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Thursday, October 23, 2014

Paradise in Panama

Despite the beautiful surroundings, amazing people, and fun times we had in Bocas, we felt like there was something missing. Since we left Saramandaia, we had little purpose in our trip other than floating and having fun. And even though it sounds crazy to say so, that gets tiresome. We needed to do something, and settle in one place long enough to do it. We found a promising workaway opportunity on the Pacific side of Panama and agreed to five weeks of work-stay there at Punta Duarte Gardens Inn.

The jungle, the beach, the Pacific as seen from the house
The view from one of the balcony of one of the rooms in the B&B
Located near Torio, Panama - a place that even our Panamanian friends thought was made up because they had never heard of it - Punta Duarte is about as remote an area as you could find. Transportation there wasn’t easy. We took a bus from Panama City to Santiago with no information on how to get to our final destination, other than we had to catch an onward bus from there. After a brief call from a pay phone to our host, and some garbled conversation with the locals at the bus stop, we found the bus to Torio. It was more van than bus in reality, and wooden stools were pulled from under the seats for passengers who boarded after the seats were full. After two hours down roads that had 30 meter strips of missing pavement every kilometre or so, we arrived in Torio. Our host, Gaby, picked us up from the bakery there - the only establishment in the whole town - and immediately apologised, saying that her home was so remote. It was another 30 minutes drive from the middle-of-nowhere, Panama before we reached the inn. I can’t deny that more than a few flashes of dread went through my mind. If the accommodations and work were as unsuitable as at The Monkey Farm, we were in trouble. There would be no hotels in town to escape to, nor friends coming to visit.

But any worries we had were immediately squashed as the property came into site that first evening. Located at the point of a peninsula jutting out into the Pacific, the massive inn was a beautiful, modern mansion-turned-B&B. We were welcomed in the living room, whose floor was tiled in stone. The ceilings raised 30ft above us with an upper balcony hosting the library, and was decorated with South East Asian art. Next we were shown the kitchen, which would become my playground for the next 5 weeks. A six-burner, stainless-steel gas range was flanked by huge black granite countertops, and the whole kitchen was stocked with top-of-the-line equipment. We were immediately put to work making salads for the guests’ dinner, but somehow chopping vegetables and putting together gourmet salads in a class kitchen like this didn't seem like work.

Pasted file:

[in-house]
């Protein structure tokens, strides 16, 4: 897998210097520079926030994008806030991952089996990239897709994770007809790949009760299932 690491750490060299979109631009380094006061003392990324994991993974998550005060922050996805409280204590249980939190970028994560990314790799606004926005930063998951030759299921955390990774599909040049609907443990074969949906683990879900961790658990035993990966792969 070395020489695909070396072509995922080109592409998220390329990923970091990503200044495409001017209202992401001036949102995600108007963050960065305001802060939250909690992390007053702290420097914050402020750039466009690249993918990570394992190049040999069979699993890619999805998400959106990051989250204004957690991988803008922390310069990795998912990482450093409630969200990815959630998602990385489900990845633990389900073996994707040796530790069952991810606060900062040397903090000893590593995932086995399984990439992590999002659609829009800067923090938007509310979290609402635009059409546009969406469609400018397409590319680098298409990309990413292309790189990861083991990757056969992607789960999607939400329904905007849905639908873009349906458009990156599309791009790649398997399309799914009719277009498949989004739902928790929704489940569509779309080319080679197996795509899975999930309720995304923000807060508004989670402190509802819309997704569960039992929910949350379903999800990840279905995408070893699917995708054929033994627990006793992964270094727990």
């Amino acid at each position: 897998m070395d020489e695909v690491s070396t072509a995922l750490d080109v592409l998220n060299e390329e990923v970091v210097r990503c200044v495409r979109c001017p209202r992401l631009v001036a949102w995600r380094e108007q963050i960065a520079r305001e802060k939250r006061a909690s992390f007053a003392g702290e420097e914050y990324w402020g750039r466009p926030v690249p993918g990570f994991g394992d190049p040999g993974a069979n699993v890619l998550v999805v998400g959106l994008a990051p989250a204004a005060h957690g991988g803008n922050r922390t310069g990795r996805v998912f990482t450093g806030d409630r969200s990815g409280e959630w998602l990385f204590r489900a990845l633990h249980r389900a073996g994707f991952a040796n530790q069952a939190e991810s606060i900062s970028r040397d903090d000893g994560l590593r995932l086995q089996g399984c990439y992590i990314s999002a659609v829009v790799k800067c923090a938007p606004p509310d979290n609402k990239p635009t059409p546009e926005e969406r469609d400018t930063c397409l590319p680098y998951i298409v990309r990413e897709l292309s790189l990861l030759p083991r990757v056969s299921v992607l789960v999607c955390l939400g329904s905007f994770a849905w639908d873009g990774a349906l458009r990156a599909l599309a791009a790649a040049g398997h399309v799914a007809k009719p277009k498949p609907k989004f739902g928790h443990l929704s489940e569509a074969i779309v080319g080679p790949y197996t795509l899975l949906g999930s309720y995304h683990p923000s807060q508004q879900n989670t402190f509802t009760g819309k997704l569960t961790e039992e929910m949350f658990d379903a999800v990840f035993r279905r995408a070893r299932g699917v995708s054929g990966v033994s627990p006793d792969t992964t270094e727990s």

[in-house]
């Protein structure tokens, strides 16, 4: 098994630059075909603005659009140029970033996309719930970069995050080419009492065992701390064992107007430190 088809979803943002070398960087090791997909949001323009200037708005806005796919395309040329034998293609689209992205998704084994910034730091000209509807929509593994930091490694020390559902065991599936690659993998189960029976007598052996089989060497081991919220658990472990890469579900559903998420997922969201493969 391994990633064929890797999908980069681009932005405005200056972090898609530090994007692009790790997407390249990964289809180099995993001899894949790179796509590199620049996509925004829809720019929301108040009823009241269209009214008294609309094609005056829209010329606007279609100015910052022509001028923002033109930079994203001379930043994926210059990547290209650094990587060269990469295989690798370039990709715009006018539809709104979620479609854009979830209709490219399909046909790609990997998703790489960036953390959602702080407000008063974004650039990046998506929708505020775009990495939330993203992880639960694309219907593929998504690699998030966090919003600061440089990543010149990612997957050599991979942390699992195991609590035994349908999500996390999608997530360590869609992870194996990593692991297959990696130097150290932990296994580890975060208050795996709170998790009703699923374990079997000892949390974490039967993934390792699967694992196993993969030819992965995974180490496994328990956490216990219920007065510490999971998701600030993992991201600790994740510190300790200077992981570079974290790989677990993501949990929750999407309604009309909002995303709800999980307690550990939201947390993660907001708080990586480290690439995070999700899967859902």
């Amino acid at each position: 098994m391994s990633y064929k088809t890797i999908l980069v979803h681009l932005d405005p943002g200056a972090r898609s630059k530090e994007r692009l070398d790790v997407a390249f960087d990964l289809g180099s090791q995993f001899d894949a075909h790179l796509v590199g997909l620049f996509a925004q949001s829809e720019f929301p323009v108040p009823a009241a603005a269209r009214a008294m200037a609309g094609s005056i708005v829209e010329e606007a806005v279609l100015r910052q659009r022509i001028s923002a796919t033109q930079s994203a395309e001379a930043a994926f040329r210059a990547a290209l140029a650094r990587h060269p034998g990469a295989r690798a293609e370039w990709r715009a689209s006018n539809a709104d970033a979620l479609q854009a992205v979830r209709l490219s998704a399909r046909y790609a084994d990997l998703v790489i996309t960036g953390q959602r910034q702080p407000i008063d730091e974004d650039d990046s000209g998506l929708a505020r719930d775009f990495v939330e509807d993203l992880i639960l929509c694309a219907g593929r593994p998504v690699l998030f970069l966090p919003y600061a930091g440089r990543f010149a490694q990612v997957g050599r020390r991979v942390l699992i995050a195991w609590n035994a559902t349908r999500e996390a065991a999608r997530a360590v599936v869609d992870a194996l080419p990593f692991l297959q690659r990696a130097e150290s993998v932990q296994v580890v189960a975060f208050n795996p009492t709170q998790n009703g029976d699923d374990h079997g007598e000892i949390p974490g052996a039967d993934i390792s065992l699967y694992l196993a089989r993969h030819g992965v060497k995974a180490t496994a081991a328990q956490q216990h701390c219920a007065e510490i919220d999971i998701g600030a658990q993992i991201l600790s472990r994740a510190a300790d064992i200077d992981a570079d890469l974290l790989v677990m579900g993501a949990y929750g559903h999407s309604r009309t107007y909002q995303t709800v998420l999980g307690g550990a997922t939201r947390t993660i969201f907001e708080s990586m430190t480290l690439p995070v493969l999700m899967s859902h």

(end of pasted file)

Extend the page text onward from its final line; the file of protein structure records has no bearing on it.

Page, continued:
Looking down into the living room
The library upstairs
The kitchen, my playground
An example of some of the art that decorated the living room, and the cats
The first night I decided to sleep in a hammock outside on the terrace. I woke to an alarm clock of tropical bird song. As I rubbed the sleep from my eyes I found what the darkness from the night before had been hiding: a stone-tile terrace which swept the length of the house adorned with two heavy wooden tables long enough to seat ten people each, white hammocks the size of twin beds swung between the columns supporting the upper floor, and stairs from the terrace led down to a 25 meter lap pool. Beyond the pool the Pacific Ocean expanded forever into the horizon, the view unimpeded for 180 degrees.

As the sun began to poke above the palm fronds, it dawned on me that I was going to live in a mansion in a tropical beach paradise. For five weeks. For free. This notion was a recurring one throughout our stay at Punta Duarte, as I was constantly reminded that I had found a slice of paradise.

The stretch of terrace along the front of the house
My bed the first evening, and the view out the front door
Yeah, this just about sums it all up right here

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